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Russian Automakers Feeling Sanctions’ Heat
Economy, Auto

Russian Automakers Feeling Sanctions’ Heat

Automakers building cars in Russia such as Volkswagen and Ford Motor Co. have been hit hard by the ruble's steep decline, which has increased the cost of the foreign parts they rely on, forcing them to raise prices and reduce exports.

Western sanctions over Moscow's role in the Ukraine crisis and lower oil prices have caused an economic crisis and brought to an end the car market's decade of annual sales growth in excess of 10%, according to Auto News Europe.

Russia's domestic car sales have halved from their peaks in 2012-13 when during some months the country ranked ahead of Germany as Europe's largest car market by sales and the eighth biggest in the world. It now ranks fifth in Europe and 12th globally.

In the first seven months, sales are down 35% to 913,181 vehicles, according to data from the Association of European Businesses in Russia.

While a weaker domestic currency usually makes exports more lucrative, automakers' reliance on expensive foreign components has left them uncompetitive.

Russian authorities have introduced incentives to encourage carmakers to gradually start producing most parts locally, but the most expensive and technologically advanced parts such as electronics, engines and suspensions are still imported.

Volkswagen Group and Ford both import more than half of all parts used to assemble their cars in Russia. Even market leader AvtoVAZ, which produces Russia’s best-selling brand Lada, sources about a fifth of its production abroad.

Stung by its low level of local manufacturing, General Motors is closing its St. Petersburg factory and ending sales of Opel and mainstream Chevrolet models in Russia at the end of this year.

In 2012-13 the ruble was trading at around 30 per dollar, whereas now the current rate is about 65. This has forced automakers to raise prices—a desperate move in a country where the economy shrank by 4.6% in the second quarter of 2015.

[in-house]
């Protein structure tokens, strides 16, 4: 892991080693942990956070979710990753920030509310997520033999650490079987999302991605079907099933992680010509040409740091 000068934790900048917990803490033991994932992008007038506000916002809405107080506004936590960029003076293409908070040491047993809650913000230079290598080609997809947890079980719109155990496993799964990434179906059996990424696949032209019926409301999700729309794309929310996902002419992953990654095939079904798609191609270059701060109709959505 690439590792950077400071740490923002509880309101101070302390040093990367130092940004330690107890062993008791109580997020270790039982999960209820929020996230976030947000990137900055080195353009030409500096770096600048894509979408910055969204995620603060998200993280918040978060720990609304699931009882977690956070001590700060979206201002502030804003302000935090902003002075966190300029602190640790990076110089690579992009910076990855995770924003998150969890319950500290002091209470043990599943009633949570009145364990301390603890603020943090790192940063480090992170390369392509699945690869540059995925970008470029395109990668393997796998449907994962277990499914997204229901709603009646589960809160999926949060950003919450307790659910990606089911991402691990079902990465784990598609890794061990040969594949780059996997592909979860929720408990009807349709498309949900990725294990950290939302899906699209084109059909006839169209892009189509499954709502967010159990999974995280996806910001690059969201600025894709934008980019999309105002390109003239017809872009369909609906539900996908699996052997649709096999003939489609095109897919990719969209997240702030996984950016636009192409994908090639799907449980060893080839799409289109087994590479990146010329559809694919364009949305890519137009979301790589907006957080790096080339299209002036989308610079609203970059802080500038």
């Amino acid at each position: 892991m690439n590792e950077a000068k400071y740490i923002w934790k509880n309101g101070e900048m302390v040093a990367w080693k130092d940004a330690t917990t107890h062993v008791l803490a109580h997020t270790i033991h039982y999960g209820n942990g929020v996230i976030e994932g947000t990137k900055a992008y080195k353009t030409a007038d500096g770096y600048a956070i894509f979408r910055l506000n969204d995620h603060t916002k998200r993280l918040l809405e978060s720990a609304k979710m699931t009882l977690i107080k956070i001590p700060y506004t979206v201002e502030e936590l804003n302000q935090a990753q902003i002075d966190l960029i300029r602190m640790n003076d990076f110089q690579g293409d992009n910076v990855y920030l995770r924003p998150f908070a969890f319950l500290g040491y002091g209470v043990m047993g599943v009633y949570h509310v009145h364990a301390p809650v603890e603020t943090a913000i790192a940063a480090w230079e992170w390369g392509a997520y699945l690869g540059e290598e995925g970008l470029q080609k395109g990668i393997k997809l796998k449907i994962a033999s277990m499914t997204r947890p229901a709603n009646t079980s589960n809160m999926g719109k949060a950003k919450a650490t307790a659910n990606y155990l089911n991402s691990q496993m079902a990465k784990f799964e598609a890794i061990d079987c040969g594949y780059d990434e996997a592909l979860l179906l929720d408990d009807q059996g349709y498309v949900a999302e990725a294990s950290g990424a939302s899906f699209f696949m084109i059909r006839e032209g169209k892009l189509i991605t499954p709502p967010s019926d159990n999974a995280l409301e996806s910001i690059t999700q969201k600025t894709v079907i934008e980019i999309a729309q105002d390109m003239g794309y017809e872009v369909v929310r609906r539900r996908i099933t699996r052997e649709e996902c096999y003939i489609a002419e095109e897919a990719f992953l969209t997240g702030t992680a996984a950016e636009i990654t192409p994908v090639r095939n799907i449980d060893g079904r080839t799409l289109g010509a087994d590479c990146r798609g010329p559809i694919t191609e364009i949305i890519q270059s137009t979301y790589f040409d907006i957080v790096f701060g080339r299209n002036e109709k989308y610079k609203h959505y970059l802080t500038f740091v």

Employers have cut staff and wages, while annual food price inflation is running at over 20%, leaving many Russians with little money for big purchases.

Kia, which produces Russia's second-most popular car—the Rio hatchback priced at 460,000 rubles ($7,235)—has raised prices by 15% in the first six months. In the same period, average car prices have risen 18% year-on-year to 1.16 million rubles ($18,420) and sales have fallen 36%, according to research group Autostat and the AEB.

"The devaluation of the ruble increases costs for manufacturers," said Yulia Dytchenkova, director of Mazda dealer Rolf Khimki. "They are reaching a critical point where the further revision of price lists is inevitable."

Russia's auto exports fell 27% to 49,000 vehicles in the first six months, customs data showed. The bulk of vehicle exports go to Commonwealth of Independent States nations such as Belarus and Kazakhstan.

A renewed drop in the ruble—it has fallen 15% against the dollar since the beginning of July and is trading near a new six-month low—is set to prompt more price hikes and further erode sales.

"If the ruble steadies at the current rate until the end of the year, then the market is set to decline by 28-30%," said VTB Capital analyst Vladimir Bespalov. "But if the ruble continues to weaken, prices will rise and the market could fall by up to 35%."

Russia's inflationary path follows that of Iran during the height of sanctions on the Islamic Republic. During the period of sanctions enforcement, which continues to this day, many buyers were and still are forced out of buying new vehicles. Imported parts also dried up halting production lines on many vehicles, including the best-selling Peugeot 206 that had to import third-party parts from China.

 

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